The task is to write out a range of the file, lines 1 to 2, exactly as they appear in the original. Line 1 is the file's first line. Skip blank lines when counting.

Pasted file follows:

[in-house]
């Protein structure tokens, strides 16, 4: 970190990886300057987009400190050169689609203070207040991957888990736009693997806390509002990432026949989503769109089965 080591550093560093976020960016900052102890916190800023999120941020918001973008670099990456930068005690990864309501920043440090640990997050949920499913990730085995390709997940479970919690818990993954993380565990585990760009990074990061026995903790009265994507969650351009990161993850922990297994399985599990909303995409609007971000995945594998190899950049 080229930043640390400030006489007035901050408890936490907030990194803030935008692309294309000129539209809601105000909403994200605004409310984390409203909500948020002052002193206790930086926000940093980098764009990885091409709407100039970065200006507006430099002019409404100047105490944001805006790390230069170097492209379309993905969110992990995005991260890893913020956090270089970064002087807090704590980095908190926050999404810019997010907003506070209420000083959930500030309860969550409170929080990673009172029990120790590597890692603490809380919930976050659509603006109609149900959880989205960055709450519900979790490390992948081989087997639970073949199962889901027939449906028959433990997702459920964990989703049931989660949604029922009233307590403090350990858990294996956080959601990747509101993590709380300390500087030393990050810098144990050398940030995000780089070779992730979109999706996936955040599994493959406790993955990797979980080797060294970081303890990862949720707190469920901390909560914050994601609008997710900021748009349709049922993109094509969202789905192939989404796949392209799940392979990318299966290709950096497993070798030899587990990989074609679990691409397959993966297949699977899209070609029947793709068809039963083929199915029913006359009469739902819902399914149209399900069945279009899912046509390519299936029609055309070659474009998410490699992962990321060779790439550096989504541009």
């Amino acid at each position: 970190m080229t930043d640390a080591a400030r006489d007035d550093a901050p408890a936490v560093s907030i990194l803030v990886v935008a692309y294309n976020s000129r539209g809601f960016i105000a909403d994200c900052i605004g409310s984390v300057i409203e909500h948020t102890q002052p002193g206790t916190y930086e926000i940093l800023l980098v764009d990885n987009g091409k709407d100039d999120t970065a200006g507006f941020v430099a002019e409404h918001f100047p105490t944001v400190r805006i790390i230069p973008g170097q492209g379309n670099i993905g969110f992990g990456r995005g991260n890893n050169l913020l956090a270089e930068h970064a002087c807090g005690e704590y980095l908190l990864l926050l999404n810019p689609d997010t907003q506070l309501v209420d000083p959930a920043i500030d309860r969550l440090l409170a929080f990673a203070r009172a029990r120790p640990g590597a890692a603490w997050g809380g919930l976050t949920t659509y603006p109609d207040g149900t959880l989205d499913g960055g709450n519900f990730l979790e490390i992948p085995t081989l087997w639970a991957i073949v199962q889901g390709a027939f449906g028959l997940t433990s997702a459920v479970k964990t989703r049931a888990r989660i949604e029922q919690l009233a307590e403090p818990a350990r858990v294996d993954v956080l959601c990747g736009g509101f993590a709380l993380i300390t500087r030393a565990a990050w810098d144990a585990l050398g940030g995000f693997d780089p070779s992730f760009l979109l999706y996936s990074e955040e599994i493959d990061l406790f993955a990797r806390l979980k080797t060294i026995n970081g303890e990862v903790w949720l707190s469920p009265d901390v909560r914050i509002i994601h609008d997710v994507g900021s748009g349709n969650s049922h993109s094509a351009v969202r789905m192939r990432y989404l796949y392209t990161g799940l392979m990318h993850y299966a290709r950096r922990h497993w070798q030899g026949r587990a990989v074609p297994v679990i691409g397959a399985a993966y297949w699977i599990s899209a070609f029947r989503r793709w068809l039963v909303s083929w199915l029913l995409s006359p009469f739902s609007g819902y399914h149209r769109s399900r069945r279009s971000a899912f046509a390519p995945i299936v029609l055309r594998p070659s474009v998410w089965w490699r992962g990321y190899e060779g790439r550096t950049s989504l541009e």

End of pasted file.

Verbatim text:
[in-house]
């Protein structure tokens, strides 16, 4: 970190990886300057987009400190050169689609203070207040991957888990736009693997806390509002990432026949989503769109089965 080591550093560093976020960016900052102890916190800023999120941020918001973008670099990456930068005690990864309501920043440090640990997050949920499913990730085995390709997940479970919690818990993954993380565990585990760009990074990061026995903790009265994507969650351009990161993850922990297994399985599990909303995409609007971000995945594998190899950049 080229930043640390400030006489007035901050408890936490907030990194803030935008692309294309000129539209809601105000909403994200605004409310984390409203909500948020002052002193206790930086926000940093980098764009990885091409709407100039970065200006507006430099002019409404100047105490944001805006790390230069170097492209379309993905969110992990995005991260890893913020956090270089970064002087807090704590980095908190926050999404810019997010907003506070209420000083959930500030309860969550409170929080990673009172029990120790590597890692603490809380919930976050659509603006109609149900959880989205960055709450519900979790490390992948081989087997639970073949199962889901027939449906028959433990997702459920964990989703049931989660949604029922009233307590403090350990858990294996956080959601990747509101993590709380300390500087030393990050810098144990050398940030995000780089070779992730979109999706996936955040599994493959406790993955990797979980080797060294970081303890990862949720707190469920901390909560914050994601609008997710900021748009349709049922993109094509969202789905192939989404796949392209799940392979990318299966290709950096497993070798030899587990990989074609679990691409397959993966297949699977899209070609029947793709068809039963083929199915029913006359009469739902819902399914149209399900069945279009899912046509390519299936029609055309070659474009998410490699992962990321060779790439550096989504541009």